Hey there, time traveller!
This article was published 12/9/2013 (1323 days ago), so information in it may no longer be current.
LONDON - The publisher of Britain's Sunday Mirror tabloid said Thursday it is being investigated by police over alleged phone hacking — the first confirmation that publishers, as well as journalists, could face charges over the misbehaviour that has tarred the country's newspaper business.
Police have been investigating illegal eavesdropping, bribery and other wrongdoing by newspapers since the 2011 revelation that Rupert Murdoch's now-defunct News of the World regularly hacked into the cellphone voicemails of celebrities and other public figures.
More than 30 people have been charged, including journalists, police officers and former newspaper executives — but no newspaper publisher has yet been held responsible.
Trinity Mirror PLC said police had informed its newspaper subsidiary, MGN Ltd., "that they are at a very early stage in investigating whether MGN is criminally liable for the alleged unlawful conduct by previous employees in relation to phone hacking on the Sunday Mirror."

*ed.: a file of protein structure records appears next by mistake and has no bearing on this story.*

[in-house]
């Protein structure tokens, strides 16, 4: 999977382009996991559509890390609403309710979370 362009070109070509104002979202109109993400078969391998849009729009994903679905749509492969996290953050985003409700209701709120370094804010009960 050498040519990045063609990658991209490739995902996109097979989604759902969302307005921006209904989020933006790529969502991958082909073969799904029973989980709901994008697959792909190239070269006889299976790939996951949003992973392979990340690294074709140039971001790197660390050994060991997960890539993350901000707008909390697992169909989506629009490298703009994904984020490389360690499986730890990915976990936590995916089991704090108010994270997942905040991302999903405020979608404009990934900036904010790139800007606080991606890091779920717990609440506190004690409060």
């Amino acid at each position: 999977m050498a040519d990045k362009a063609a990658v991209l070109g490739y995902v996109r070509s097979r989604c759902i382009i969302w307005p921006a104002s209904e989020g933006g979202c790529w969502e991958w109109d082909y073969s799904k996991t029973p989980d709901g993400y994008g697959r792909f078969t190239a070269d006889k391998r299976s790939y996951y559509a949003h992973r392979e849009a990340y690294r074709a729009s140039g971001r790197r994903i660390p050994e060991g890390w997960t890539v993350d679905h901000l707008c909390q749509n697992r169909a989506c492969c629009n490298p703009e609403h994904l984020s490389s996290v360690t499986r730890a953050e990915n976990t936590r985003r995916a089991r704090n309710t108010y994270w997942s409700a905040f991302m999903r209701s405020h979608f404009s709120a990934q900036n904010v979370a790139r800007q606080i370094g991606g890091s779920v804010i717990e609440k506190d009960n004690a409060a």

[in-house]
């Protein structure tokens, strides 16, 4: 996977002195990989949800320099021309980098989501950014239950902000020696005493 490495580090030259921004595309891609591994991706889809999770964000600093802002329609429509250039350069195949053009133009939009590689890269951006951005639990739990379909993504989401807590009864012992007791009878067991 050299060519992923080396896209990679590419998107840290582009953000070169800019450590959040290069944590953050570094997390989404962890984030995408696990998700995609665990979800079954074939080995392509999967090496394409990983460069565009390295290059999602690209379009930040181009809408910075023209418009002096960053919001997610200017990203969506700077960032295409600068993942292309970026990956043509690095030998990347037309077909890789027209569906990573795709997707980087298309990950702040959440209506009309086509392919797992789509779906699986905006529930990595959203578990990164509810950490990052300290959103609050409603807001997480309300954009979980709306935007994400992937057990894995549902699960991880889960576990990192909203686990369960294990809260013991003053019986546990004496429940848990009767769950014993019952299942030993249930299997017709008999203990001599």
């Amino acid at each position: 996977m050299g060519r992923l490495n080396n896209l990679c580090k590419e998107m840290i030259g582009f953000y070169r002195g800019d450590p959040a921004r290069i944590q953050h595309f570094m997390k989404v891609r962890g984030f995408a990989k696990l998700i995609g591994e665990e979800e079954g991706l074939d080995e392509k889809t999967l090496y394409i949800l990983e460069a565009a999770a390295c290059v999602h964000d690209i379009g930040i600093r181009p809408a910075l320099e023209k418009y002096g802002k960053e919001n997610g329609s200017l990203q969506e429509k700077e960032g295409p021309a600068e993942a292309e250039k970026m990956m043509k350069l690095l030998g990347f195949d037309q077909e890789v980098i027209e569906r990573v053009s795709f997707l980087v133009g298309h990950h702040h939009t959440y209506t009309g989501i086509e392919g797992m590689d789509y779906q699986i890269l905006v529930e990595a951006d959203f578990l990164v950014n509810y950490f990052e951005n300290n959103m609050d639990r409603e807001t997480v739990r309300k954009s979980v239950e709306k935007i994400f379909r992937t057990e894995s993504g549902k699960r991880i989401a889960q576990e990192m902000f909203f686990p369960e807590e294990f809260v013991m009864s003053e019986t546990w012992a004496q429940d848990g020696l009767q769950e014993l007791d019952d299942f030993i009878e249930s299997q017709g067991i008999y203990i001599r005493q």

The company said it "does not accept wrongdoing within its business" and "takes these allegations seriously."
London's Metropolitan Police would not comment, saying the force did not identify suspects who have not been charged.
The force also declined to comment on reports that Murdoch's News U.K. is under criminal investigation.
The investigation initially focused on Murdoch's papers, but has spread to take in other companies. Several former Trinity Mirror staff have been arrested, including a former editor and deputy editor of the Sunday Mirror. Last week former Sunday Mirror and News of the World journalist Dan Evans was charged with phone hacking.
CNN interviewer Piers Morgan, a former editor of the Sunday title's sister paper, the Daily Mirror, told an inquiry into media ethics that he was not aware of any such wrongdoing while he led the newspaper between 1995 and 2004.
The head of the inquiry, Justice Brian Leveson, called Morgan's claim "utterly unpersuasive," and said hacking may well have occurred at the Mirror in the late 1990s.
Trinity Mirror shares fell almost 4 per cent on the London Stock Exchange after the announcement, before recovering to stand at 1.25 pounds ($1.98), about 2.5 per cent down.